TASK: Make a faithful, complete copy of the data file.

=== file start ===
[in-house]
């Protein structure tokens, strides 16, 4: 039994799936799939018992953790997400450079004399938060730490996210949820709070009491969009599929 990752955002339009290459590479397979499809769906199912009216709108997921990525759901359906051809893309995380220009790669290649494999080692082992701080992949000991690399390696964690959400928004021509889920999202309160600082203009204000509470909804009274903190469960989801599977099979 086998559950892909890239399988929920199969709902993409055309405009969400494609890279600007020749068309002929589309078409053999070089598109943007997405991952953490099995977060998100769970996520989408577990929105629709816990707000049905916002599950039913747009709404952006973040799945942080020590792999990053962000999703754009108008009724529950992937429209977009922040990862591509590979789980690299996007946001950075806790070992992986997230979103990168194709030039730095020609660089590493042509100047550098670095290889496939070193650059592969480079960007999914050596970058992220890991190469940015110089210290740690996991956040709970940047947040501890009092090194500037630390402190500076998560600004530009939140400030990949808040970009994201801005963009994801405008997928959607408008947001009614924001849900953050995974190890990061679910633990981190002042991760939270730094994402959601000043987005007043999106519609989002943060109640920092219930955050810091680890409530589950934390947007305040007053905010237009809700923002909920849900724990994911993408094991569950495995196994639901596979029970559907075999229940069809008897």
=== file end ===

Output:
[in-house]
């Protein structure tokens, strides 16, 4: 039994799936799939018992953790997400450079004399938060730490996210949820709070009491969009599929 990752955002339009290459590479397979499809769906199912009216709108997921990525759901359906051809893309995380220009790669290649494999080692082992701080992949000991690399390696964690959400928004021509889920999202309160600082203009204000509470909804009274903190469960989801599977099979 086998559950892909890239399988929920199969709902993409055309405009969400494609890279600007020749068309002929589309078409053999070089598109943007997405991952953490099995977060998100769970996520989408577990929105629709816990707000049905916002599950039913747009709404952006973040799945942080020590792999990053962000999703754009108008009724529950992937429209977009922040990862591509590979789980690299996007946001950075806790070992992986997230979103990168194709030039730095020609660089590493042509100047550098670095290889496939070193650059592969480079960007999914050596970058992220890991190469940015110089210290740690996991956040709970940047947040501890009092090194500037630390402190500076998560600004530009939140400030990949808040970009994201801005963009994801405008997928959607408008947001009614924001849900953050995974190890990061679910633990981190002042991760939270730094994402959601000043987005007043999106519609989002943060109640920092219930955050810091680890409530589950934390947007305040007053905010237009809700923002909920849900724990994911993408094991569950495995196994639901596979029970559907075999229940069809008897």